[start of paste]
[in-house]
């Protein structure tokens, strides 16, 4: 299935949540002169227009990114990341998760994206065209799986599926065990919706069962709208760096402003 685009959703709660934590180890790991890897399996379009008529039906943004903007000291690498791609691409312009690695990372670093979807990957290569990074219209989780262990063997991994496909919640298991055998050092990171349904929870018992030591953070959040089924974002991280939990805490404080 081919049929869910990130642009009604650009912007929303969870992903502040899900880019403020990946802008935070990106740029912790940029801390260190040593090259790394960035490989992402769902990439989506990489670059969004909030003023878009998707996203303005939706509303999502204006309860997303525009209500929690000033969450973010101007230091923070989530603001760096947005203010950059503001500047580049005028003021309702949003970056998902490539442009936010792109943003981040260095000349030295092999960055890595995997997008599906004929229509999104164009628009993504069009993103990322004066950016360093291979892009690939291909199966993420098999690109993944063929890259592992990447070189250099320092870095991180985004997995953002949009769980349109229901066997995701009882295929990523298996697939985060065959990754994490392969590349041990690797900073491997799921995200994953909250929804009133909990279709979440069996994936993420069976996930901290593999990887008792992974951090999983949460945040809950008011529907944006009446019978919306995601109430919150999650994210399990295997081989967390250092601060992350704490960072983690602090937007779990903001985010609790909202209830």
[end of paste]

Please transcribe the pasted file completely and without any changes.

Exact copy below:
[in-house]
């Protein structure tokens, strides 16, 4: 299935949540002169227009990114990341998760994206065209799986599926065990919706069962709208760096402003 685009959703709660934590180890790991890897399996379009008529039906943004903007000291690498791609691409312009690695990372670093979807990957290569990074219209989780262990063997991994496909919640298991055998050092990171349904929870018992030591953070959040089924974002991280939990805490404080 081919049929869910990130642009009604650009912007929303969870992903502040899900880019403020990946802008935070990106740029912790940029801390260190040593090259790394960035490989992402769902990439989506990489670059969004909030003023878009998707996203303005939706509303999502204006309860997303525009209500929690000033969450973010101007230091923070989530603001760096947005203010950059503001500047580049005028003021309702949003970056998902490539442009936010792109943003981040260095000349030295092999960055890595995997997008599906004929229509999104164009628009993504069009993103990322004066950016360093291979892009690939291909199966993420098999690109993944063929890259592992990447070189250099320092870095991180985004997995953002949009769980349109229901066997995701009882295929990523298996697939985060065959990754994490392969590349041990690797900073491997799921995200994953909250929804009133909990279709979440069996994936993420069976996930901290593999990887008792992974951090999983949460945040809950008011529907944006009446019978919306995601109430919150999650994210399990295997081989967390250092601060992350704490960072983690602090937007779990903001985010609790909202209830």